Ian Chappell and many of his ilk may regard it as “grossly unfair”, but the punch is very much in accordance with the law and part of the evolution of cricket, one of its main representatives, Glenn Maxwell.
Maxwell is playing the switch-hit effectively and has touched quite a few in the just concluded three-game ODI series, which the former Australian skipper called “illegal”.
A switch stroke involves a batter changing the order of his hands (left hand to right hand or vice versa) after the pitcher begins his swing.
“Like you said, it’s in the laws of the game, it always has (been). The stick has evolved in such a way that it has improved over the years, which is why these massive scores are continued and scores go up, âMaxwell said when asked for Chappell’s comments.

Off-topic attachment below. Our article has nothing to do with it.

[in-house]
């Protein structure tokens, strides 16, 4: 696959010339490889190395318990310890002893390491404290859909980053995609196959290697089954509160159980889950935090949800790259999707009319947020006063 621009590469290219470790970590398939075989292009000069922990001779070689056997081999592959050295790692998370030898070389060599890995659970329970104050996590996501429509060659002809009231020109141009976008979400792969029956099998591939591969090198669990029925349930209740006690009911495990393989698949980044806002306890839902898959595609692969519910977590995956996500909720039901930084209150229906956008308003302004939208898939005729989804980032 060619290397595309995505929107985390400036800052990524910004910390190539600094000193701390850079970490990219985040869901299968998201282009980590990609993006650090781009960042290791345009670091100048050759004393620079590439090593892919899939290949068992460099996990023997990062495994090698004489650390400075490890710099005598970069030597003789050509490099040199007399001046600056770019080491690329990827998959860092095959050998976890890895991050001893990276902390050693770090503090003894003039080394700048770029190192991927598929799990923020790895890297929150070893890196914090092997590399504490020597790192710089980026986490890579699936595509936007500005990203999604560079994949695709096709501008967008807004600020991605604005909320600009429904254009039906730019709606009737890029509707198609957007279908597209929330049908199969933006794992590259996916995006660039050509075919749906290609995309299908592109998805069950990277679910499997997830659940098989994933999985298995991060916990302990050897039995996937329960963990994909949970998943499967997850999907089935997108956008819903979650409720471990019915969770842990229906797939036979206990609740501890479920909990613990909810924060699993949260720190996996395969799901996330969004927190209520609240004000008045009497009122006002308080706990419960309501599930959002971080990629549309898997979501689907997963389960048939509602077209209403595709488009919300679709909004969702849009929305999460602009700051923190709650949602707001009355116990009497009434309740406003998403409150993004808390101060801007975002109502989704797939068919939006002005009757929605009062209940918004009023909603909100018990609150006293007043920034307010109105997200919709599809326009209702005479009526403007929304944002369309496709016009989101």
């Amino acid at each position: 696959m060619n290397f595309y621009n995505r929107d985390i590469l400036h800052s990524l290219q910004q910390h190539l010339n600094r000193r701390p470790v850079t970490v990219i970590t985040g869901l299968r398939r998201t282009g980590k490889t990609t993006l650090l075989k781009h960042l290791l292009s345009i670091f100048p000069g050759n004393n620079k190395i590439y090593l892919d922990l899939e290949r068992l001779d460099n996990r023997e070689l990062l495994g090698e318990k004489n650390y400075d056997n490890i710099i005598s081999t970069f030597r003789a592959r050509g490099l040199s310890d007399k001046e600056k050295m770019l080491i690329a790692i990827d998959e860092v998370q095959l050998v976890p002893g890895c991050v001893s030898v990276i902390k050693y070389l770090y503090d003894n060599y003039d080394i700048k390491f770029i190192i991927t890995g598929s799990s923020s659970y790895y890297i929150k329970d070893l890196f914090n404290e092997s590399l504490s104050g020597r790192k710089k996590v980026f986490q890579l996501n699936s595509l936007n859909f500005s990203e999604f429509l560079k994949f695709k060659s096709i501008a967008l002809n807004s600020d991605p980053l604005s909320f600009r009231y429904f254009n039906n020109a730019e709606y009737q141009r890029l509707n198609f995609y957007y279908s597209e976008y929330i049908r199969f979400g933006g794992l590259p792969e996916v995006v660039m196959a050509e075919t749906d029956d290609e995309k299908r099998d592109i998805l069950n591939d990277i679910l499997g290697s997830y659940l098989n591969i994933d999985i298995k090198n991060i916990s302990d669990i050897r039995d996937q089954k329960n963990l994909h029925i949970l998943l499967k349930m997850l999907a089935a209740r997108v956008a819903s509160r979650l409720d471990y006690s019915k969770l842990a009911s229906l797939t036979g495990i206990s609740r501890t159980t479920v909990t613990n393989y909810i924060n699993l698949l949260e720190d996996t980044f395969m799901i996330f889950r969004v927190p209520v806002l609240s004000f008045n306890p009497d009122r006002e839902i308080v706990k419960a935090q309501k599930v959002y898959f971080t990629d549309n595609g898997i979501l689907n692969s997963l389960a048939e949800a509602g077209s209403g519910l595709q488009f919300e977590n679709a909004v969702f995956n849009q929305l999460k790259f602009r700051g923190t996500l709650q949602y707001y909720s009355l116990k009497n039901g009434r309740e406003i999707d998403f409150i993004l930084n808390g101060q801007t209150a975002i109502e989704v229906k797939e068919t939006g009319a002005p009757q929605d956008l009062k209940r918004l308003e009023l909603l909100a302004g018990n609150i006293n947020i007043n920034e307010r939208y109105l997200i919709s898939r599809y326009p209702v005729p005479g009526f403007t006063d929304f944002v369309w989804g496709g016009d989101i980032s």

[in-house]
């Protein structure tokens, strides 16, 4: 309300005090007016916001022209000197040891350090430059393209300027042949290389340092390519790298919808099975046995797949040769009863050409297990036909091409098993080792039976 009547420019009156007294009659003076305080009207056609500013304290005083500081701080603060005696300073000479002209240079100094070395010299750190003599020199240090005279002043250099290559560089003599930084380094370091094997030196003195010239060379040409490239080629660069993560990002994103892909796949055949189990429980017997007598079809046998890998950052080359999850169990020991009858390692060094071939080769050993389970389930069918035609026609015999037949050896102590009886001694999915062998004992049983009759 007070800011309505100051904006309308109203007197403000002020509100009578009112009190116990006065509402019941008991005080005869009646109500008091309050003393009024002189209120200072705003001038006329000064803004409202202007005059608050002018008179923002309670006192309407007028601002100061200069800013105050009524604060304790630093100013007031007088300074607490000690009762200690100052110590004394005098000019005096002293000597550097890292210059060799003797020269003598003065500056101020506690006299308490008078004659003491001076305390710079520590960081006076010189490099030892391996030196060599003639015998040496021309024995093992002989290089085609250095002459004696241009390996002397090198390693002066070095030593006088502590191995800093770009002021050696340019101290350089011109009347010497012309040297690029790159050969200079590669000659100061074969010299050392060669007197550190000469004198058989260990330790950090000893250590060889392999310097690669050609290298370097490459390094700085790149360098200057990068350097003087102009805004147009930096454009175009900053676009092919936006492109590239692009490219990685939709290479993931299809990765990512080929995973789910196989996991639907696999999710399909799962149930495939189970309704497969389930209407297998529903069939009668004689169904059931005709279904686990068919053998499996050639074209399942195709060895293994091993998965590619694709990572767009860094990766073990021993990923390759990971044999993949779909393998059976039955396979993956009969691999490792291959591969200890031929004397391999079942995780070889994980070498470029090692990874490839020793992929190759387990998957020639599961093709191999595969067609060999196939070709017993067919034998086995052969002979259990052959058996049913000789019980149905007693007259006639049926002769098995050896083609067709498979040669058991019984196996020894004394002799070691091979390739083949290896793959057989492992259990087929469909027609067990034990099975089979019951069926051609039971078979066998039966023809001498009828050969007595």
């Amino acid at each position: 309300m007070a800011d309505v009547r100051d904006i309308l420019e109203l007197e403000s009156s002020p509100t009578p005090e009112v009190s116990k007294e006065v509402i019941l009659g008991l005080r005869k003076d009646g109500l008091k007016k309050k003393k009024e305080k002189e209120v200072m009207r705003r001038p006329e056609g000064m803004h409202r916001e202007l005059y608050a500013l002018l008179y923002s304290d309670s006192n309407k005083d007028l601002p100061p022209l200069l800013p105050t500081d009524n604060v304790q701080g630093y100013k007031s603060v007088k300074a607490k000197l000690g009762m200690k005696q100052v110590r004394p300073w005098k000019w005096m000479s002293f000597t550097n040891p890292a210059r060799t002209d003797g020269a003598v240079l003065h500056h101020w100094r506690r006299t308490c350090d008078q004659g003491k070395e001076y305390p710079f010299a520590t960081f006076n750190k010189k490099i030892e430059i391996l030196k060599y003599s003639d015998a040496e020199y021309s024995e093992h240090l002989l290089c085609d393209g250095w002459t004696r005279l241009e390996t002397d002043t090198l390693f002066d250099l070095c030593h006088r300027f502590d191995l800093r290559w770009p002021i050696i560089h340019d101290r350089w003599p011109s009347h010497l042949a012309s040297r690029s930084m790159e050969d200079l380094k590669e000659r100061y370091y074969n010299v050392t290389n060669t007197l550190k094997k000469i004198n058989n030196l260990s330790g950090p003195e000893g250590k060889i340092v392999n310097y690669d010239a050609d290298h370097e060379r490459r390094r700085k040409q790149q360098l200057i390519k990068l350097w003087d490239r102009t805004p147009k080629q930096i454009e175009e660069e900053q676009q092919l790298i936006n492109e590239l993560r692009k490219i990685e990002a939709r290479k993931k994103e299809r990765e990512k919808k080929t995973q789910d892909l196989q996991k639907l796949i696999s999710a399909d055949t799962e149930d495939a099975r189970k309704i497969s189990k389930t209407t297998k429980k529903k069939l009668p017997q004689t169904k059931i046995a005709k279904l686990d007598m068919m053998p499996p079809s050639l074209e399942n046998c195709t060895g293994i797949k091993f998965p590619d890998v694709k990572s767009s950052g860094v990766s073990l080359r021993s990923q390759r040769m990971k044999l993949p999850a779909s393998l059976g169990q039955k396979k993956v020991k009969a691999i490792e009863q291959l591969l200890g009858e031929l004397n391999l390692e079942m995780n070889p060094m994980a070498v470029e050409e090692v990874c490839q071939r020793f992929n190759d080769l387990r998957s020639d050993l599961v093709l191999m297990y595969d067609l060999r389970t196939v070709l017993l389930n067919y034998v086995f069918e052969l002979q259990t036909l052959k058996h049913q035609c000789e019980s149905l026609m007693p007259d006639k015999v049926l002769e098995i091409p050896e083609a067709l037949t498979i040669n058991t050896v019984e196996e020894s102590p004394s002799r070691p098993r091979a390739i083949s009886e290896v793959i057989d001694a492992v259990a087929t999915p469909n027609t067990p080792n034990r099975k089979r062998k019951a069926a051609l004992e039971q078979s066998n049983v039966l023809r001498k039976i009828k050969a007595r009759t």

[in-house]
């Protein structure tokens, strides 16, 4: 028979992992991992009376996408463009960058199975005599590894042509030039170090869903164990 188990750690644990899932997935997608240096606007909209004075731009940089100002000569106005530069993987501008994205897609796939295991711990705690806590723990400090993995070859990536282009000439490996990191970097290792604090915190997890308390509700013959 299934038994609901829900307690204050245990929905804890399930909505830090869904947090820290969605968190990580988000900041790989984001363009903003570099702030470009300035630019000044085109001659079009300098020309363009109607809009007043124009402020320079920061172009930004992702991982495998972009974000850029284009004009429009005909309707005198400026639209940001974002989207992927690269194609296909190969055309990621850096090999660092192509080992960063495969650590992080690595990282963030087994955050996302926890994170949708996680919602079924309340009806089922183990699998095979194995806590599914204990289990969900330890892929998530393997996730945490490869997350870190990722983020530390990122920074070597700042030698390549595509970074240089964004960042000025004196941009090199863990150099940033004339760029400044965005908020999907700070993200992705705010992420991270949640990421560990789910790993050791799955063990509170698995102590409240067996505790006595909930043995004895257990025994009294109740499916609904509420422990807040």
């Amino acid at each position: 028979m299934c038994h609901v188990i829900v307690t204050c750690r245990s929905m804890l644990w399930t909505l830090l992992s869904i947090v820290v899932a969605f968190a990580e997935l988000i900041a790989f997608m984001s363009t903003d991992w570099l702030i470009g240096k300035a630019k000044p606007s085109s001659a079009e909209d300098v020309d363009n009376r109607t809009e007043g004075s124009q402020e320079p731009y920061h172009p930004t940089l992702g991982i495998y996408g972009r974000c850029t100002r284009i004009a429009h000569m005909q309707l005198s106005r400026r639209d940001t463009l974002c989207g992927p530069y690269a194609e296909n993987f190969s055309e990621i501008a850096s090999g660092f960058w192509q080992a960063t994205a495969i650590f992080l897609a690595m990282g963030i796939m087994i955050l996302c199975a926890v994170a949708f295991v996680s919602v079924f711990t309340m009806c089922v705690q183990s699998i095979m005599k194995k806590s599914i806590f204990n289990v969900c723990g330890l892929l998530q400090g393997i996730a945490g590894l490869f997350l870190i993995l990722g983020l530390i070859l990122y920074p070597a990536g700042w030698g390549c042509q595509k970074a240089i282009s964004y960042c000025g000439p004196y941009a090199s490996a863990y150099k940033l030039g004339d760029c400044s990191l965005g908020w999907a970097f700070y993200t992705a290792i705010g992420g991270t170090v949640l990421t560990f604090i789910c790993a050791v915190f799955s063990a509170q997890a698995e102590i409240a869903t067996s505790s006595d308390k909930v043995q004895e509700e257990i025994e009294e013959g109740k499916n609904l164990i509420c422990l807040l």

Maxwell urged bowlers to come up with a plan to combat the switch hit.
âAnd I guess it’s up to the bowlers to try and fight that,â he said.
âI guess the skills of the bowlers were tested every day, with bowlers having to come up with different changes, different ways of stopping batters and how they close one end of the court and so on,â Maxwell told the post-match press conference.
He said that as the batsmen have evolved, the bowlers should also try to evolve simultaneously.
âI guess the way the stick evolves, I think bowling should try to evolveâ¦.
âAnd we see guys coming up with punches, wide fields of yorkie and different tactics. And the tactics of ODI cricket have definitely evolved, so I just see it as a different part of the evolution of the game? “, he added.
Chappell, 77, had expressed his reservations about the flip of the switch.
âThe Australian stick was exceptional. They made it pretty easy … especially (Steven) Smith and Maxwell some of the shots he plays are to be believed. (Switch-hitting) is incredibly skillful, but it’s not fair, âChappell told the Wide World of Sports.